Water Shortages Pose Risks for Semiconductor Firms

Water Shortages Pose Risks for Semiconductor Firms

The semiconductor industry, including companies like Taiwan Semiconductor Manufacturing Company, faces potential water shortages as technology progresses. As S&P Global Ratings highlighted in a recent report, semiconductor chips play a crucial role in various consumer devices, ranging from smartphones to televisions. TSMC, one of the leading contract chipmakers globally, produces advanced processors for major companies such as Nvidia and Apple. The manufacturing process of these chips is highly water-intensive, with factories utilizing significant volumes of water daily for cooling equipment and maintaining the cleanliness of wafer sheets.

A critical connection exists between water consumption and chip sophistication within semiconductor fabrication plants. The fabrication facilities utilize ultrapure water, which undergoes extensive purification to achieve exceptional levels of cleanliness, to rinse wafers between manufacturing stages. The implementation of more advanced semiconductor technologies results in additional process steps, leading to increased water usage. Data from S&P Global Ratings revealed that TSMC observed a more than 35% rise in water consumption per unit after transitioning to 16-nanometer process nodes in 2015. As S&P emphasized, this surge primarily stemmed from the shift to advanced nodes necessitating more intricate fabrication processes.

Although the escalating water demands pose operational risks for semiconductor firms, S&P recognized TSMC’s dominant position in advanced chip production. The credit ratings agency acknowledged that the chip giant could leverage its technology leadership to secure market demand and offset potential volume declines through price adjustments. TSMC acts as a primary supplier, responsible for approximately 90% of the world’s advanced chips deployed in applications like artificial intelligence and quantum computing. In addressing water scarcity challenges, TSMC might prioritize the production of high-margin advanced chips over less profitable mature products, thereby enhancing its financial performance.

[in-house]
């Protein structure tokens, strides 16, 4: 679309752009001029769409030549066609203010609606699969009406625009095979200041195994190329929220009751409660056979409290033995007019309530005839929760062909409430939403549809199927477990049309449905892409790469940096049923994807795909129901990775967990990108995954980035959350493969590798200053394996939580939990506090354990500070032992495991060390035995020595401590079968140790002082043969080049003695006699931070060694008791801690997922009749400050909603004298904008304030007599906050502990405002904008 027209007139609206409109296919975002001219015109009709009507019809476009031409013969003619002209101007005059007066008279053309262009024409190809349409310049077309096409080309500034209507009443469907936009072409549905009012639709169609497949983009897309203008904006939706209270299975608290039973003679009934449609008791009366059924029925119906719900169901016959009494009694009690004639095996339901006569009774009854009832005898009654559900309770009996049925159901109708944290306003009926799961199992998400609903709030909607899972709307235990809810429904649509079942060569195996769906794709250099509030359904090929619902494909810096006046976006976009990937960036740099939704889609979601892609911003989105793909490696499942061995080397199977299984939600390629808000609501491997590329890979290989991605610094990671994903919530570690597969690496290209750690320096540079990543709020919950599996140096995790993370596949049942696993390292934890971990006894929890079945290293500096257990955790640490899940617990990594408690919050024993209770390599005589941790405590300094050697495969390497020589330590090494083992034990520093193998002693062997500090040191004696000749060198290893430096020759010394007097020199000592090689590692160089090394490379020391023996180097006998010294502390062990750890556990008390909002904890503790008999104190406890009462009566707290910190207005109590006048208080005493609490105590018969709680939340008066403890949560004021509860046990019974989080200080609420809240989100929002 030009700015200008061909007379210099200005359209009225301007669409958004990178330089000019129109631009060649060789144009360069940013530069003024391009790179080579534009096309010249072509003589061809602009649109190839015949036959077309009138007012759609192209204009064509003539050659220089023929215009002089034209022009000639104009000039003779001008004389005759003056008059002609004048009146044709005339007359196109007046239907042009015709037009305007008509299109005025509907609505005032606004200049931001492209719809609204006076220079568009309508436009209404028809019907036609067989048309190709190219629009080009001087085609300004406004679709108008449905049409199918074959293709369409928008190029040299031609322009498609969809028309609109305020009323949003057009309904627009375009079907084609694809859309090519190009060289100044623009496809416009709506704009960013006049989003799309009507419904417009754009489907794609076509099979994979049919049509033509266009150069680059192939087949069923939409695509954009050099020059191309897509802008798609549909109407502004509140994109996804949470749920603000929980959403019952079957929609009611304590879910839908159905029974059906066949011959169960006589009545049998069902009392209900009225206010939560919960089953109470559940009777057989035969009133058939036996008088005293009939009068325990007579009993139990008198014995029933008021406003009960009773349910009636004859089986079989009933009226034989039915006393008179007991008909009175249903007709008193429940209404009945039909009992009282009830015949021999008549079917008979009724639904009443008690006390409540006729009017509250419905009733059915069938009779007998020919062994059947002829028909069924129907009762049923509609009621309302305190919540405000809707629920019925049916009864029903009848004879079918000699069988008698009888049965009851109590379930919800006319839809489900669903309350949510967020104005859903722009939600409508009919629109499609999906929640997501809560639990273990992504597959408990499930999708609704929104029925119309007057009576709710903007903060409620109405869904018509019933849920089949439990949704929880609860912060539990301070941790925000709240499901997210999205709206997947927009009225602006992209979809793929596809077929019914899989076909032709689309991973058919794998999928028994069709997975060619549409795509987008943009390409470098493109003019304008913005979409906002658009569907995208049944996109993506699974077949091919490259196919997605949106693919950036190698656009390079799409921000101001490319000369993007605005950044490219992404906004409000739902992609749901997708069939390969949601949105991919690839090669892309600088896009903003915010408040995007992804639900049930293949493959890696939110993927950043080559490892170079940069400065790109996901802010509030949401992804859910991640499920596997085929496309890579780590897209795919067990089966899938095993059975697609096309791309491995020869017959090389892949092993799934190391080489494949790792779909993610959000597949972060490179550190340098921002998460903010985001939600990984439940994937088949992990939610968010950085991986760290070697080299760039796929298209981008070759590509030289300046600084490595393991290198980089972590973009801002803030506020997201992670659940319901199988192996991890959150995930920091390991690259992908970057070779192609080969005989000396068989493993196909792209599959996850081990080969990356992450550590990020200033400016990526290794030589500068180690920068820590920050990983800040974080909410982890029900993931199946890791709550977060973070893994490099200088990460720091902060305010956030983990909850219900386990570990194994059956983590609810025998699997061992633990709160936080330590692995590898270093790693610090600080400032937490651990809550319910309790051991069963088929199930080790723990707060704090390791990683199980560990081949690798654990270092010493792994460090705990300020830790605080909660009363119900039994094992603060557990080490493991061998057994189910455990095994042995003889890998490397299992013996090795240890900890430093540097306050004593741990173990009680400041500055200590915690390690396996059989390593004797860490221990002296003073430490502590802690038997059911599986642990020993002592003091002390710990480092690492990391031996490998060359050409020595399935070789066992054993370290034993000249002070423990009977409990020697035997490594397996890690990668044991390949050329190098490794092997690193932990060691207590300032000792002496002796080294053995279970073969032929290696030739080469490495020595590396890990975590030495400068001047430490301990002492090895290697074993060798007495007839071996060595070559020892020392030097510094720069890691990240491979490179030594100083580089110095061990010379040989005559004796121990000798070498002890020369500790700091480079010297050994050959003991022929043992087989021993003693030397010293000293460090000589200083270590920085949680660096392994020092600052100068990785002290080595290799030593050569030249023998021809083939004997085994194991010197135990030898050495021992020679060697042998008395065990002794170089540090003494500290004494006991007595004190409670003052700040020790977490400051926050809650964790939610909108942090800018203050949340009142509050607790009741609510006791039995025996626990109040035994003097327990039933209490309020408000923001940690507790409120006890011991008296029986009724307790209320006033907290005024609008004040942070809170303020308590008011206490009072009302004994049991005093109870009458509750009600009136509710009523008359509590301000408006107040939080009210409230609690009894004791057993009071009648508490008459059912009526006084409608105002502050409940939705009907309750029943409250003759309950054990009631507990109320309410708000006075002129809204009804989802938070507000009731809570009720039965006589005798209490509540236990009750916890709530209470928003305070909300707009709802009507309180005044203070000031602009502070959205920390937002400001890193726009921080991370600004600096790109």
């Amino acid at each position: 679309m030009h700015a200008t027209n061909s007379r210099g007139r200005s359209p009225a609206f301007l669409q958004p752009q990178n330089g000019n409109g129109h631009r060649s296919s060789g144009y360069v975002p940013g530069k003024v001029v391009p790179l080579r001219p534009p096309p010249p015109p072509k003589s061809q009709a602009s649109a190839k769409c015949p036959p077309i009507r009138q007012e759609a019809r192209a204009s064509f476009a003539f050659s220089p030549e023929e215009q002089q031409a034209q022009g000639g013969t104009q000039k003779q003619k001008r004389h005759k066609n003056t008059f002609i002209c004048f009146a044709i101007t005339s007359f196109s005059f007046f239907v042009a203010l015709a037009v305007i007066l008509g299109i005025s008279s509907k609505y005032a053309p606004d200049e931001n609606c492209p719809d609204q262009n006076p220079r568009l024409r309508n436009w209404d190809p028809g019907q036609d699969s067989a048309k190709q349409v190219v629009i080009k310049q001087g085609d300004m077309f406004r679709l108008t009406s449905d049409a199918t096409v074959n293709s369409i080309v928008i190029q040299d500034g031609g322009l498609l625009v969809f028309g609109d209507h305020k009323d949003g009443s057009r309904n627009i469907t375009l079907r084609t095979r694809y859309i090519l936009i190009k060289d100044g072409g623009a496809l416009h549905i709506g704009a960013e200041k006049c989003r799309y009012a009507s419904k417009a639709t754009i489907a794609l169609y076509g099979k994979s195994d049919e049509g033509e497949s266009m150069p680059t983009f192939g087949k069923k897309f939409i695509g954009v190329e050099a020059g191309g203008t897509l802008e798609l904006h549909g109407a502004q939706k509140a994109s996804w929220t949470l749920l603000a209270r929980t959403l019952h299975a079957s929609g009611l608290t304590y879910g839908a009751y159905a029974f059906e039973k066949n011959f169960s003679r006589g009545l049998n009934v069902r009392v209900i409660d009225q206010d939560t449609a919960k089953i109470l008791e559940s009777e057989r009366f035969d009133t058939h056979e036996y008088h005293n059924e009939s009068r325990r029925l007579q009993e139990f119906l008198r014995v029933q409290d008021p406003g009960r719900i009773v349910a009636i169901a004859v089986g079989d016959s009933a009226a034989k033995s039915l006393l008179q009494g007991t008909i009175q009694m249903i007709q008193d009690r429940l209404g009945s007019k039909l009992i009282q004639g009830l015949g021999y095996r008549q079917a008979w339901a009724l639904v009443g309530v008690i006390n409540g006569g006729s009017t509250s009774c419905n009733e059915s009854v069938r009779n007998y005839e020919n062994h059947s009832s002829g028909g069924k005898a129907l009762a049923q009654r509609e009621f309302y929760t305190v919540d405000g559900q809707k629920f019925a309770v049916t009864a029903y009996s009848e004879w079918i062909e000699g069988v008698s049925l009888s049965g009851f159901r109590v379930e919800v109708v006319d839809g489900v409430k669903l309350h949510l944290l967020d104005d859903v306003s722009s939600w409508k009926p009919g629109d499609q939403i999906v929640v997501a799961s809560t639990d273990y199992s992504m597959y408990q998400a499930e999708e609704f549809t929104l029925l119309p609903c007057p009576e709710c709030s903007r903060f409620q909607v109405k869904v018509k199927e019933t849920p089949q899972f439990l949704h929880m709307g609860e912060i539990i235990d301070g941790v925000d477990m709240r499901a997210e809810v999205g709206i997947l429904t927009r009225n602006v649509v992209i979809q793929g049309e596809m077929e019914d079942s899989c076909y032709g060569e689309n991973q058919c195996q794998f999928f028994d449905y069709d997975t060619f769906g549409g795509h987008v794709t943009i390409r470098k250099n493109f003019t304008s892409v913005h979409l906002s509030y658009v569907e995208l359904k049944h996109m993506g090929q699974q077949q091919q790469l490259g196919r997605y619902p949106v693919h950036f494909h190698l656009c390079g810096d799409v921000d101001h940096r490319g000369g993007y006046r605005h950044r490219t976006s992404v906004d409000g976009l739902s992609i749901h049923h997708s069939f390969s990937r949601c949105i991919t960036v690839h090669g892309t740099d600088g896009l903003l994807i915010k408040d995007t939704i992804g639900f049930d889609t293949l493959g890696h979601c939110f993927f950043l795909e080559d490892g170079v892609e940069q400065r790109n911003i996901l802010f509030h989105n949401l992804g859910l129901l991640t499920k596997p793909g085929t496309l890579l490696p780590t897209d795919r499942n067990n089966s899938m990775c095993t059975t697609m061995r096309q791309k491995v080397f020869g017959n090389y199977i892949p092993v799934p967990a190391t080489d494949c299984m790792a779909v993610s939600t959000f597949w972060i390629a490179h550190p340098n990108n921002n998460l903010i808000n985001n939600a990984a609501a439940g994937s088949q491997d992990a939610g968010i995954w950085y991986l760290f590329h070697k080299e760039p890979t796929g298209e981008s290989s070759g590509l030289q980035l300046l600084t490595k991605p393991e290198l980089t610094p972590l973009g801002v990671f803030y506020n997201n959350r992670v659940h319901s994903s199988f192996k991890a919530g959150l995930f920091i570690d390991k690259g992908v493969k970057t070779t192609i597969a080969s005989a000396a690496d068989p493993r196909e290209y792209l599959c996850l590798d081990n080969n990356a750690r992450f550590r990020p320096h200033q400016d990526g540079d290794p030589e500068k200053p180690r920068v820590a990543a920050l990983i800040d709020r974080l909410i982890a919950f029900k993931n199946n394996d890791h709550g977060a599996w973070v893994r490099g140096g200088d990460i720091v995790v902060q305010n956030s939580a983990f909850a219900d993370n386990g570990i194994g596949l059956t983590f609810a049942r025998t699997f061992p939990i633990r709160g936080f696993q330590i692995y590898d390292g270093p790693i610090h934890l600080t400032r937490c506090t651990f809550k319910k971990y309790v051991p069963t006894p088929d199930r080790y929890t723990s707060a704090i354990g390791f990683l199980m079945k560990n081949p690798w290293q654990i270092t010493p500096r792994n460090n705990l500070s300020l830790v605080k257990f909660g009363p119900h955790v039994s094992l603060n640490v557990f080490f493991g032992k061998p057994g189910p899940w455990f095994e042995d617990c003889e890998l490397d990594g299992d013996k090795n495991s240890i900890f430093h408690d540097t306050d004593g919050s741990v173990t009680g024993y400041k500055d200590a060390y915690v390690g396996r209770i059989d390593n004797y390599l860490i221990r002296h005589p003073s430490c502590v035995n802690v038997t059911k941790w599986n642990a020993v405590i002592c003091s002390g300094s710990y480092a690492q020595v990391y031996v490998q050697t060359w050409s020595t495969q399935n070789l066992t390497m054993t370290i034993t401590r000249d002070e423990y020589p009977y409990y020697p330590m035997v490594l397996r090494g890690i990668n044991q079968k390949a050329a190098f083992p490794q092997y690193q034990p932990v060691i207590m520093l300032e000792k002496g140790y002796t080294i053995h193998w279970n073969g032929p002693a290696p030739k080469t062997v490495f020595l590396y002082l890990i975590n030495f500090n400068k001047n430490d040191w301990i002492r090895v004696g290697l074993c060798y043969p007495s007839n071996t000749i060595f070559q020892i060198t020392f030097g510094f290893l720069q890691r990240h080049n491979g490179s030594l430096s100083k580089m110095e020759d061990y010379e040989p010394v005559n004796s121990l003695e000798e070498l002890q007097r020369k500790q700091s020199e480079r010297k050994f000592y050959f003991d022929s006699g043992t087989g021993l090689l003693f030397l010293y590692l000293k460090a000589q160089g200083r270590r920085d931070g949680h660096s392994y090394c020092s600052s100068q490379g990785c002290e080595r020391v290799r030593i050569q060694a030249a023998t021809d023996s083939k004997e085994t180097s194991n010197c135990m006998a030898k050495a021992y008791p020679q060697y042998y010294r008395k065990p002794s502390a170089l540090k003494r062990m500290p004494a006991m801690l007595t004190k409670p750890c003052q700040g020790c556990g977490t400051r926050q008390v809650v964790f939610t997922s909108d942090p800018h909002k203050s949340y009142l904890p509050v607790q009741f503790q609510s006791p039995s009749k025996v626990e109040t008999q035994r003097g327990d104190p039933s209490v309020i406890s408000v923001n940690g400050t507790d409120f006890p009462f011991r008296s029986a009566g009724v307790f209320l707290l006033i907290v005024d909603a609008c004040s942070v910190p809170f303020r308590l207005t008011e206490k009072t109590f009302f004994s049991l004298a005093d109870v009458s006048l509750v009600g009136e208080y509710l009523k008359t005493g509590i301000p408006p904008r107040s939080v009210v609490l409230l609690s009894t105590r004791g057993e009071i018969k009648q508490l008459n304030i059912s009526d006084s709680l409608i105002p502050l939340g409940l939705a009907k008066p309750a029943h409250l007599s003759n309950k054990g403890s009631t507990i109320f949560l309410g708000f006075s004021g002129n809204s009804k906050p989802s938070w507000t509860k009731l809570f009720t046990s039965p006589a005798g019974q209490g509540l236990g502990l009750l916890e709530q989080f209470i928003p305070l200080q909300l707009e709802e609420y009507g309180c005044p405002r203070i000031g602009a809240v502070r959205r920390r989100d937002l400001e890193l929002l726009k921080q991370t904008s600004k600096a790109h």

S&P’s report highlighted a concerning trend in the semiconductor sector, predicting a mid- to high-single-digit annual growth in water usage due to capacity expansions and technological advancements. The cumulative water consumption of global chipmakers currently mirrors that of Hong Kong, a city inhabited by 7.5 million residents. The ability to manage water resources effectively is becoming increasingly critical for semiconductor companies, as mismanagement could disrupt operations, impact financial viability, and jeopardize customer relationships. Hins Li, a credit analyst at S&P Global Ratings, underscored the importance of water security in shaping the credit profiles of semiconductor firms moving forward.

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